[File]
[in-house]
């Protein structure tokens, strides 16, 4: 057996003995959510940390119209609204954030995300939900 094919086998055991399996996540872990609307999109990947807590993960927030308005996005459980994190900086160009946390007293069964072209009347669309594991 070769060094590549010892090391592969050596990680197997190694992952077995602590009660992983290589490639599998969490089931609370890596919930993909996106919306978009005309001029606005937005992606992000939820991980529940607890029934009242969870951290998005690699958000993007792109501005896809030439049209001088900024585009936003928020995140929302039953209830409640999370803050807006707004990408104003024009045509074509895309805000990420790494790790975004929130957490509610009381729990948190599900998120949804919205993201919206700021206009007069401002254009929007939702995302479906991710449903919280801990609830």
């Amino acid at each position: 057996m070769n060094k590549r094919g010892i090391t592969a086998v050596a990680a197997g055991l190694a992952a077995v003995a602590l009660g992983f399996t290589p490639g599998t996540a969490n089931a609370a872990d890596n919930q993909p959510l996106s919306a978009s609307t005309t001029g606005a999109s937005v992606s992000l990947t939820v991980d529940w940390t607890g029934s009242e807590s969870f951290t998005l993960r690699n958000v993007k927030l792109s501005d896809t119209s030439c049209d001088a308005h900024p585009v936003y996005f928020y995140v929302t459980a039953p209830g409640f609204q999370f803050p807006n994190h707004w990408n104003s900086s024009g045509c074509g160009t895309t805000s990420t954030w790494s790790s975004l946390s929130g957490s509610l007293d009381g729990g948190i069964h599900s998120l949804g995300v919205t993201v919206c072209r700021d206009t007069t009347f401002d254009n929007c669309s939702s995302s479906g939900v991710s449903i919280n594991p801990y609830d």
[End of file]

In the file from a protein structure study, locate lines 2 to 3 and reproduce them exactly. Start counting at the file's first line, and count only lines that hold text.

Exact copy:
């Protein structure tokens, strides 16, 4: 057996003995959510940390119209609204954030995300939900 094919086998055991399996996540872990609307999109990947807590993960927030308005996005459980994190900086160009946390007293069964072209009347669309594991 070769060094590549010892090391592969050596990680197997190694992952077995602590009660992983290589490639599998969490089931609370890596919930993909996106919306978009005309001029606005937005992606992000939820991980529940607890029934009242969870951290998005690699958000993007792109501005896809030439049209001088900024585009936003928020995140929302039953209830409640999370803050807006707004990408104003024009045509074509895309805000990420790494790790975004929130957490509610009381729990948190599900998120949804919205993201919206700021206009007069401002254009929007939702995302479906991710449903919280801990609830």
């Amino acid at each position: 057996m070769n060094k590549r094919g010892i090391t592969a086998v050596a990680a197997g055991l190694a992952a077995v003995a602590l009660g992983f399996t290589p490639g599998t996540a969490n089931a609370a872990d890596n919930q993909p959510l996106s919306a978009s609307t005309t001029g606005a999109s937005v992606s992000l990947t939820v991980d529940w940390t607890g029934s009242e807590s969870f951290t998005l993960r690699n958000v993007k927030l792109s501005d896809t119209s030439c049209d001088a308005h900024p585009v936003y996005f928020y995140v929302t459980a039953p209830g409640f609204q999370f803050p807006n994190h707004w990408n104003s900086s024009g045509c074509g160009t895309t805000s990420t954030w790494s790790s975004l946390s929130g957490s509610l007293d009381g729990g948190i069964h599900s998120l949804g995300v919205t993201v919206c072209r700021d206009t007069t009347f401002d254009n929007c669309s939702s995302s479906g939900v991710s449903i919280n594991p801990y609830d």